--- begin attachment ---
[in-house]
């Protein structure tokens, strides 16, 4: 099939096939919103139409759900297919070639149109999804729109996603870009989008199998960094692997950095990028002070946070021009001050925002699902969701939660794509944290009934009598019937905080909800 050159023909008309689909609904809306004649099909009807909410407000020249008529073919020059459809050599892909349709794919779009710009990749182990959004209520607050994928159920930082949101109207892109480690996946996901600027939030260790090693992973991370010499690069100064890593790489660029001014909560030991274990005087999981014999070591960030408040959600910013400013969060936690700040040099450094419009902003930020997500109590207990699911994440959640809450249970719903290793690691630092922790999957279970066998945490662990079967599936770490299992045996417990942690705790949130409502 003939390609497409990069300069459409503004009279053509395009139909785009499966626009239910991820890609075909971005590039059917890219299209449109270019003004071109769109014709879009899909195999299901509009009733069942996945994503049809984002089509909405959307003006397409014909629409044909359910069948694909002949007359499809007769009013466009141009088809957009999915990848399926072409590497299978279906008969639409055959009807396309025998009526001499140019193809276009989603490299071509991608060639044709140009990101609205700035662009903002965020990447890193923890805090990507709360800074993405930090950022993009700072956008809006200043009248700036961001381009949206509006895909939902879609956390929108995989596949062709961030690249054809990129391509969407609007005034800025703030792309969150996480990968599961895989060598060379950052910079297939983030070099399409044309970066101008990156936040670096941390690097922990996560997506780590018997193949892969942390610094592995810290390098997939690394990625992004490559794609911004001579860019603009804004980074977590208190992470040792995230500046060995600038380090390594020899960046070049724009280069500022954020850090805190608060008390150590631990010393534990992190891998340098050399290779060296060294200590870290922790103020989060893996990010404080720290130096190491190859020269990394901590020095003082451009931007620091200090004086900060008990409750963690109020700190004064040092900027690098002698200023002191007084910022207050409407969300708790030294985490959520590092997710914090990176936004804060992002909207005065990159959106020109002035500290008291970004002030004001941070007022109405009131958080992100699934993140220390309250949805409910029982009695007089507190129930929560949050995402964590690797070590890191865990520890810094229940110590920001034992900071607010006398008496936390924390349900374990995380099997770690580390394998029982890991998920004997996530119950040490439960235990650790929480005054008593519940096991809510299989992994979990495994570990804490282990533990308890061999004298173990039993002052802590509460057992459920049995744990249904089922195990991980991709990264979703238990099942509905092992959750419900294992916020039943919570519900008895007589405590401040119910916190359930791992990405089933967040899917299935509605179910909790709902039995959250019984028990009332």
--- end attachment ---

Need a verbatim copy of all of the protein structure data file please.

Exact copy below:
[in-house]
């Protein structure tokens, strides 16, 4: 099939096939919103139409759900297919070639149109999804729109996603870009989008199998960094692997950095990028002070946070021009001050925002699902969701939660794509944290009934009598019937905080909800 050159023909008309689909609904809306004649099909009807909410407000020249008529073919020059459809050599892909349709794919779009710009990749182990959004209520607050994928159920930082949101109207892109480690996946996901600027939030260790090693992973991370010499690069100064890593790489660029001014909560030991274990005087999981014999070591960030408040959600910013400013969060936690700040040099450094419009902003930020997500109590207990699911994440959640809450249970719903290793690691630092922790999957279970066998945490662990079967599936770490299992045996417990942690705790949130409502 003939390609497409990069300069459409503004009279053509395009139909785009499966626009239910991820890609075909971005590039059917890219299209449109270019003004071109769109014709879009899909195999299901509009009733069942996945994503049809984002089509909405959307003006397409014909629409044909359910069948694909002949007359499809007769009013466009141009088809957009999915990848399926072409590497299978279906008969639409055959009807396309025998009526001499140019193809276009989603490299071509991608060639044709140009990101609205700035662009903002965020990447890193923890805090990507709360800074993405930090950022993009700072956008809006200043009248700036961001381009949206509006895909939902879609956390929108995989596949062709961030690249054809990129391509969407609007005034800025703030792309969150996480990968599961895989060598060379950052910079297939983030070099399409044309970066101008990156936040670096941390690097922990996560997506780590018997193949892969942390610094592995810290390098997939690394990625992004490559794609911004001579860019603009804004980074977590208190992470040792995230500046060995600038380090390594020899960046070049724009280069500022954020850090805190608060008390150590631990010393534990992190891998340098050399290779060296060294200590870290922790103020989060893996990010404080720290130096190491190859020269990394901590020095003082451009931007620091200090004086900060008990409750963690109020700190004064040092900027690098002698200023002191007084910022207050409407969300708790030294985490959520590092997710914090990176936004804060992002909207005065990159959106020109002035500290008291970004002030004001941070007022109405009131958080992100699934993140220390309250949805409910029982009695007089507190129930929560949050995402964590690797070590890191865990520890810094229940110590920001034992900071607010006398008496936390924390349900374990995380099997770690580390394998029982890991998920004997996530119950040490439960235990650790929480005054008593519940096991809510299989992994979990495994570990804490282990533990308890061999004298173990039993002052802590509460057992459920049995744990249904089922195990991980991709990264979703238990099942509905092992959750419900294992916020039943919570519900008895007589405590401040119910916190359930791992990405089933967040899917299935509605179910909790709902039995959250019984028990009332």